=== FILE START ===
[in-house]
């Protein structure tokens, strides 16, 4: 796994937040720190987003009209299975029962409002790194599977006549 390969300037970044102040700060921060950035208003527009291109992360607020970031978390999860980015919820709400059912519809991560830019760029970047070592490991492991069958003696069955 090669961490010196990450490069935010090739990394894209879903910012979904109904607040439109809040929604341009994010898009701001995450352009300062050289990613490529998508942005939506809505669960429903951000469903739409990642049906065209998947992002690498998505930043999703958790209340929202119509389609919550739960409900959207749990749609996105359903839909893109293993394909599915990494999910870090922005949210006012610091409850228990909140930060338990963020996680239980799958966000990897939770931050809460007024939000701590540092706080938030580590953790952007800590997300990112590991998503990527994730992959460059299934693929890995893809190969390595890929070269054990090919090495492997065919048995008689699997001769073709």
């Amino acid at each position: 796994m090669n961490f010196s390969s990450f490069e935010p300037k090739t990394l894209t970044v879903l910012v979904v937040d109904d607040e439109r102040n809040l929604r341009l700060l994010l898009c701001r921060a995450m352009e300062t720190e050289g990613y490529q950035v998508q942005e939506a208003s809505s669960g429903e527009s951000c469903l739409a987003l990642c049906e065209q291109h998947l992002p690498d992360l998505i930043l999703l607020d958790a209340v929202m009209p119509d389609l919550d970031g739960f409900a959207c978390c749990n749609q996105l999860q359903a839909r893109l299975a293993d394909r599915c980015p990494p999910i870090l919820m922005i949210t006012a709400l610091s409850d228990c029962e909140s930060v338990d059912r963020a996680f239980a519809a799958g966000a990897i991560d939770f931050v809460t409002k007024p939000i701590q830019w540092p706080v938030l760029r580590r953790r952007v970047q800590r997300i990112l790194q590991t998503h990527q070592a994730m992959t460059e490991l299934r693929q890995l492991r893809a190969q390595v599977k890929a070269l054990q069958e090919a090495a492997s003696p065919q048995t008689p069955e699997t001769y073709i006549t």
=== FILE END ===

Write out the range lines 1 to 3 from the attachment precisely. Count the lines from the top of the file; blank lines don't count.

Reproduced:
[in-house]
């Protein structure tokens, strides 16, 4: 796994937040720190987003009209299975029962409002790194599977006549 390969300037970044102040700060921060950035208003527009291109992360607020970031978390999860980015919820709400059912519809991560830019760029970047070592490991492991069958003696069955 090669961490010196990450490069935010090739990394894209879903910012979904109904607040439109809040929604341009994010898009701001995450352009300062050289990613490529998508942005939506809505669960429903951000469903739409990642049906065209998947992002690498998505930043999703958790209340929202119509389609919550739960409900959207749990749609996105359903839909893109293993394909599915990494999910870090922005949210006012610091409850228990909140930060338990963020996680239980799958966000990897939770931050809460007024939000701590540092706080938030580590953790952007800590997300990112590991998503990527994730992959460059299934693929890995893809190969390595890929070269054990090919090495492997065919048995008689699997001769073709």
């Amino acid at each position: 796994m090669n961490f010196s390969s990450f490069e935010p300037k090739t990394l894209t970044v879903l910012v979904v937040d109904d607040e439109r102040n809040l929604r341009l700060l994010l898009c701001r921060a995450m352009e300062t720190e050289g990613y490529q950035v998508q942005e939506a208003s809505s669960g429903e527009s951000c469903l739409a987003l990642c049906e065209q291109h998947l992002p690498d992360l998505i930043l999703l607020d958790a209340v929202m009209p119509d389609l919550d970031g739960f409900a959207c978390c749990n749609q996105l999860q359903a839909r893109l299975a293993d394909r599915c980015p990494p999910i870090l919820m922005i949210t006012a709400l610091s409850d228990c029962e909140s930060v338990d059912r963020a996680f239980a519809a799958g966000a990897i991560d939770f931050v809460t409002k007024p939000i701590q830019w540092p706080v938030l760029r580590r953790r952007v970047q800590r997300i990112l790194q590991t998503h990527q070592a994730m992959t460059e490991l299934r693929q890995l492991r893809a190969q390595v599977k890929a070269l054990q069958e090919a090495a492997s003696p065919q048995t008689p069955e699997t001769y073709i006549t």